Resource Management


Management activities at Back Bay National Wildlife Refuge are focused on providing feeding and resting habitats for migrating and wintering waterfowl. These habitats include an 870 acre freshwater impoundment complex. This man-made wetlands provides ideal waterfowl feeding and resting areas. Refuge staff also monitor the Bay’s extensive natural beds of submerged aquatic vegetation (SAV), monitor waterbird population use of Refuge habitats; control non-native, invasive weeds; and manage 117 acres of reforested woodlands to encourage successful maturation of planted tupelos, green ash, Bald cypress and water oaks. These actions provide the best habitat possible for refuge wildlife and insure their continued use of Back Bay’s extensive wildlife resources.

The freshwater impoundment complex consists of ten impoundments are managed for waterfowl, shorebirds and wading birds at different times of year. Water levels are raised and lowered throughout the year using water pumped in from Back Bay. Spring and fall draw-downs create mudflats for use by migrating shorebirds. Deeper waters are preferred by wading birds (egrets and herons) and wintering waterfowl (ducks, geese and the tundra swan). When water quality conditions in the Back Bay are unsuitable for waterfowl, fish and other organisms, the impoundment complex provides an alternative habitat for them. 

Underwater grasses, SAV, provide the foundation for Back Bay’s food-chain. During the mid to late 1980’s Back Bay’s extensive SAV beds crashed and disappeared, creating a sterile underwater landscape. With no SAV foods available, migrating and wintering waterfowl could not use the Bay as a feeding ground; the Bay’s largemouth bass nurseries declined; and other invertebrates and SAV dependent organisms were similarly unable to survive. Since then the Refuge and its partners have successfully encouraged changes to land use patterns within the Back Bay Watershed that may be credited with the current return of extensive SAV beds, together with dependent waterfowl, fish and invertebrate populations.

Over two hundred species of birds can be found at Back Bay NWR. Many of these birds are waterfowl, shorebirds or marshbirds. Biologists conduct surveys all year in the impoundments, along the beach and aerially over the Bay during winter, to assess the numbers of birds using the Refuge and surrounding areas. Assessment of these surveys provides trend information, useful in determining waterbird migration patterns and/or population peaks and lows by species. Such information is useful for helping Refuge biologists determine if current management is achieving management objectives to benefit our trust species or not.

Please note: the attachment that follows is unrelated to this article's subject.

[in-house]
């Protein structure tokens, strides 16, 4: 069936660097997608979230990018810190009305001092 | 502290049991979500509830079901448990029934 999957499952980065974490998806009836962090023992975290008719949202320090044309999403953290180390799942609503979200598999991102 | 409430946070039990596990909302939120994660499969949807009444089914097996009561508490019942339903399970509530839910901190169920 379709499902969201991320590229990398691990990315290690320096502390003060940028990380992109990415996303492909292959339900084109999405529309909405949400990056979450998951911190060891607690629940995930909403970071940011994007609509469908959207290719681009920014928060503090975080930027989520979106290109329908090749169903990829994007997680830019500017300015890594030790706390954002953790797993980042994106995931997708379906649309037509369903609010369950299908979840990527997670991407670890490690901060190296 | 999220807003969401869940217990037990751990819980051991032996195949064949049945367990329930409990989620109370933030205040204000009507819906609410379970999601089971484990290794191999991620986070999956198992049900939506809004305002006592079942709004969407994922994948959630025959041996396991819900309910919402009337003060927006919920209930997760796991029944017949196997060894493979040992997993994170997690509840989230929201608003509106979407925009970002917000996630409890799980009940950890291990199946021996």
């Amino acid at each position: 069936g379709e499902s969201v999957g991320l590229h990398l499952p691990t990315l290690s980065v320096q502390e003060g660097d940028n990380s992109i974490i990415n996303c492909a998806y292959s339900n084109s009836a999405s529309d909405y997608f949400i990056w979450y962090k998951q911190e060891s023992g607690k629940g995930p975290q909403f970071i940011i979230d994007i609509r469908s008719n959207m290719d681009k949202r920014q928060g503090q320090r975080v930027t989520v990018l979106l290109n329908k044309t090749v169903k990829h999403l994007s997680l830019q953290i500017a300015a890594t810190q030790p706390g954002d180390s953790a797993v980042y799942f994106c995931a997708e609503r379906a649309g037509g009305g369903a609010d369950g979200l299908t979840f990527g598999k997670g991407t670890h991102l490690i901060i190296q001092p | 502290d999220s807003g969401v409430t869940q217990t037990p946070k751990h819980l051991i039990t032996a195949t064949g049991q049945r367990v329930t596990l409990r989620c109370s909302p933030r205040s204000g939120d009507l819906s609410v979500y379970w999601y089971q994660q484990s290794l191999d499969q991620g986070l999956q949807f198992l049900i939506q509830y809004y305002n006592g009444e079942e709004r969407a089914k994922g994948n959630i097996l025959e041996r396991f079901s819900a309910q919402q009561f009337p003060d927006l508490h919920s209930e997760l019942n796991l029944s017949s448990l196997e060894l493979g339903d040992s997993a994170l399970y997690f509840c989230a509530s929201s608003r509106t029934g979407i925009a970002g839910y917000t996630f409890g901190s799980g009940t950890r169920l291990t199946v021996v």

Have you heard of kudzu or English ivy? These are two invasive species present in many areas in the United States. At Back Bay NWR one serious invasive pest is the tall common reed (Phragmites australis). This tough, sharp-leaved reed can reproduce by rhizomes or seed, quickly spreading into disturbed areas and displacing diverse native marsh plants. Biologists at Back Bay NWR and other local, state and private organizations have been monitoring and striving to control the common reed invasion of the Back Bay Watershed for years. Large-scale cooperative efforts have been undertaken to control its spread and allow native vegetation to again thrive in the landscape. Other invasive species on the Refuge include feral hogs and nutria.

As with most landscapes on the East Coast of the United States, the Back Bay Watershed and Back Bay NWR have been changed by human activity. In Refuge lands to the north and west of Back Bay deforestation removed large numbers of once prominent hardwood trees, including oaks, tupelos, sycamores and Bald cypress. Fast-growing loblolly pines filled the gap, reducing the unique forest diversity that once existed. Refuge biologists have reforested many of these areas, recreating hardwood forests of the past.

Trapping Occurs on this Refuge.

Trapping is a wildlife management tool used on some national wildlife refuges. Trapping may be used to protect endangered and threatened species or migratory birds or to control certain wildlife populations. The U.S. Fish and Wildlife Service also views trapping as a legitimate recreational and economic activity when there are harvestable surpluses of fur-bearing mammals. Outside of Alaska, refuges that permit trapping as a recreational use may require trappers to obtain a refuge special use permit. Signs are posted on refuges where trapping occurs. Contact the refuge manager for specific regulations. Click here for more information.